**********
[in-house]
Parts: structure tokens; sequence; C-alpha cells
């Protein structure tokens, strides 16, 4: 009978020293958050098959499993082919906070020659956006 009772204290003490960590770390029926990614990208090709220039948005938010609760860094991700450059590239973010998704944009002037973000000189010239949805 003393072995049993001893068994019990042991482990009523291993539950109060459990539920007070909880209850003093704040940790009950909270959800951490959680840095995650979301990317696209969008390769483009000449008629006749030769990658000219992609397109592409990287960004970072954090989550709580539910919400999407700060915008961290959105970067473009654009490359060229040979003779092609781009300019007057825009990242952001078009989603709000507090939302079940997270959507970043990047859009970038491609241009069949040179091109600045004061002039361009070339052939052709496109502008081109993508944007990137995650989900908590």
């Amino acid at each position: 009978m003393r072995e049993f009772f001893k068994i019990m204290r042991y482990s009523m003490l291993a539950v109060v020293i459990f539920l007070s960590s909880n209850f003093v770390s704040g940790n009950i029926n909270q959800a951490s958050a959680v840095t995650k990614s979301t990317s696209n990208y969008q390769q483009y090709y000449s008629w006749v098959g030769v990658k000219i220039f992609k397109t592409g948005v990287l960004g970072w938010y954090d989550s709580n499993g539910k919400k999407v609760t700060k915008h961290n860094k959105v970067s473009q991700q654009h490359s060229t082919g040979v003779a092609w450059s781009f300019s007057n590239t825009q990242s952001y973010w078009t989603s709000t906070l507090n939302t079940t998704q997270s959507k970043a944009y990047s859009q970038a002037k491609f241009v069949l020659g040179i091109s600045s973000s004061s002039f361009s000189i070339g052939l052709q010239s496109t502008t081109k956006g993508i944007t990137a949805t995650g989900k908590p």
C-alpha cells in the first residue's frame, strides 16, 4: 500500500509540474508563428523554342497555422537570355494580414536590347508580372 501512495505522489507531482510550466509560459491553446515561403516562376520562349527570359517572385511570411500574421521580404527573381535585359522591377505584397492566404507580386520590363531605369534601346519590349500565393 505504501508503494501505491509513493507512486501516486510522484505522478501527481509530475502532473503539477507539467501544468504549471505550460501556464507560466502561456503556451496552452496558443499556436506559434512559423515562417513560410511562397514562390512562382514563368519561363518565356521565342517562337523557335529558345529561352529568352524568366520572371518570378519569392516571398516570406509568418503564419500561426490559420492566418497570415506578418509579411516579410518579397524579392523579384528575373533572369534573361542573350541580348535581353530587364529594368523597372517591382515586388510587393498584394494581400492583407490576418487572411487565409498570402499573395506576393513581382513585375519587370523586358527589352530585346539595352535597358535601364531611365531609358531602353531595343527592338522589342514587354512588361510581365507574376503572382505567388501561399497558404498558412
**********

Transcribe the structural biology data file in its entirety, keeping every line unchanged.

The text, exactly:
[in-house]
Parts: structure tokens; sequence; C-alpha cells
């Protein structure tokens, strides 16, 4: 009978020293958050098959499993082919906070020659956006 009772204290003490960590770390029926990614990208090709220039948005938010609760860094991700450059590239973010998704944009002037973000000189010239949805 003393072995049993001893068994019990042991482990009523291993539950109060459990539920007070909880209850003093704040940790009950909270959800951490959680840095995650979301990317696209969008390769483009000449008629006749030769990658000219992609397109592409990287960004970072954090989550709580539910919400999407700060915008961290959105970067473009654009490359060229040979003779092609781009300019007057825009990242952001078009989603709000507090939302079940997270959507970043990047859009970038491609241009069949040179091109600045004061002039361009070339052939052709496109502008081109993508944007990137995650989900908590």
């Amino acid at each position: 009978m003393r072995e049993f009772f001893k068994i019990m204290r042991y482990s009523m003490l291993a539950v109060v020293i459990f539920l007070s960590s909880n209850f003093v770390s704040g940790n009950i029926n909270q959800a951490s958050a959680v840095t995650k990614s979301t990317s696209n990208y969008q390769q483009y090709y000449s008629w006749v098959g030769v990658k000219i220039f992609k397109t592409g948005v990287l960004g970072w938010y954090d989550s709580n499993g539910k919400k999407v609760t700060k915008h961290n860094k959105v970067s473009q991700q654009h490359s060229t082919g040979v003779a092609w450059s781009f300019s007057n590239t825009q990242s952001y973010w078009t989603s709000t906070l507090n939302t079940t998704q997270s959507k970043a944009y990047s859009q970038a002037k491609f241009v069949l020659g040179i091109s600045s973000s004061s002039f361009s000189i070339g052939l052709q010239s496109t502008t081109k956006g993508i944007t990137a949805t995650g989900k908590p």
C-alpha cells in the first residue's frame, strides 16, 4: 500500500509540474508563428523554342497555422537570355494580414536590347508580372 501512495505522489507531482510550466509560459491553446515561403516562376520562349527570359517572385511570411500574421521580404527573381535585359522591377505584397492566404507580386520590363531605369534601346519590349500565393 505504501508503494501505491509513493507512486501516486510522484505522478501527481509530475502532473503539477507539467501544468504549471505550460501556464507560466502561456503556451496552452496558443499556436506559434512559423515562417513560410511562397514562390512562382514563368519561363518565356521565342517562337523557335529558345529561352529568352524568366520572371518570378519569392516571398516570406509568418503564419500561426490559420492566418497570415506578418509579411516579410518579397524579392523579384528575373533572369534573361542573350541580348535581353530587364529594368523597372517591382515586388510587393498584394494581400492583407490576418487572411487565409498570402499573395506576393513581382513585375519587370523586358527589352530585346539595352535597358535601364531611365531609358531602353531595343527592338522589342514587354512588361510581365507574376503572382505567388501561399497558404498558412